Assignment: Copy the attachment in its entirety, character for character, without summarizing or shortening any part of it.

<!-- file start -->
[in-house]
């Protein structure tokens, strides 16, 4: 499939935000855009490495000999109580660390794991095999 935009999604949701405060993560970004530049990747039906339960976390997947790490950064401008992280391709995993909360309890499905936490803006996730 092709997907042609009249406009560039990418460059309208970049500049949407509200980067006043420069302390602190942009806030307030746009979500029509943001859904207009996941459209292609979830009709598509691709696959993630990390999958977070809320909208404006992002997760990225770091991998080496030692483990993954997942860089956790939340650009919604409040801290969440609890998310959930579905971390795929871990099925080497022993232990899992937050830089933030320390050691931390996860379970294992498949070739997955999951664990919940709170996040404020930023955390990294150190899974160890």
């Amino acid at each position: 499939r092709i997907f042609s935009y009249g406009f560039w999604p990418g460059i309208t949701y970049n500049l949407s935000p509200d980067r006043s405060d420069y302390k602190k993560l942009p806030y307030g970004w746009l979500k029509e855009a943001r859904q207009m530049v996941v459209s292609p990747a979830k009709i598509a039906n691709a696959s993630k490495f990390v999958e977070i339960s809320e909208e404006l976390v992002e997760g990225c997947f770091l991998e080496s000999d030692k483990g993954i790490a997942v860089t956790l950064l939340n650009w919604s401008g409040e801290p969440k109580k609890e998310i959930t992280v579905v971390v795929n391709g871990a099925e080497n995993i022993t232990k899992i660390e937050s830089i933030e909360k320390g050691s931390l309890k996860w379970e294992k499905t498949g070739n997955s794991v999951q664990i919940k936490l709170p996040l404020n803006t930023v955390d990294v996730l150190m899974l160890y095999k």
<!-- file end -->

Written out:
[in-house]
């Protein structure tokens, strides 16, 4: 499939935000855009490495000999109580660390794991095999 935009999604949701405060993560970004530049990747039906339960976390997947790490950064401008992280391709995993909360309890499905936490803006996730 092709997907042609009249406009560039990418460059309208970049500049949407509200980067006043420069302390602190942009806030307030746009979500029509943001859904207009996941459209292609979830009709598509691709696959993630990390999958977070809320909208404006992002997760990225770091991998080496030692483990993954997942860089956790939340650009919604409040801290969440609890998310959930579905971390795929871990099925080497022993232990899992937050830089933030320390050691931390996860379970294992498949070739997955999951664990919940709170996040404020930023955390990294150190899974160890």
């Amino acid at each position: 499939r092709i997907f042609s935009y009249g406009f560039w999604p990418g460059i309208t949701y970049n500049l949407s935000p509200d980067r006043s405060d420069y302390k602190k993560l942009p806030y307030g970004w746009l979500k029509e855009a943001r859904q207009m530049v996941v459209s292609p990747a979830k009709i598509a039906n691709a696959s993630k490495f990390v999958e977070i339960s809320e909208e404006l976390v992002e997760g990225c997947f770091l991998e080496s000999d030692k483990g993954i790490a997942v860089t956790l950064l939340n650009w919604s401008g409040e801290p969440k109580k609890e998310i959930t992280v579905v971390v795929n391709g871990a099925e080497n995993i022993t232990k899992i660390e937050s830089i933030e909360k320390g050691s931390l309890k996860w379970e294992k499905t498949g070739n997955s794991v999951q664990i919940k936490l709170p996040l404020n803006t930023v955390d990294v996730l150190m899974l160890y095999k």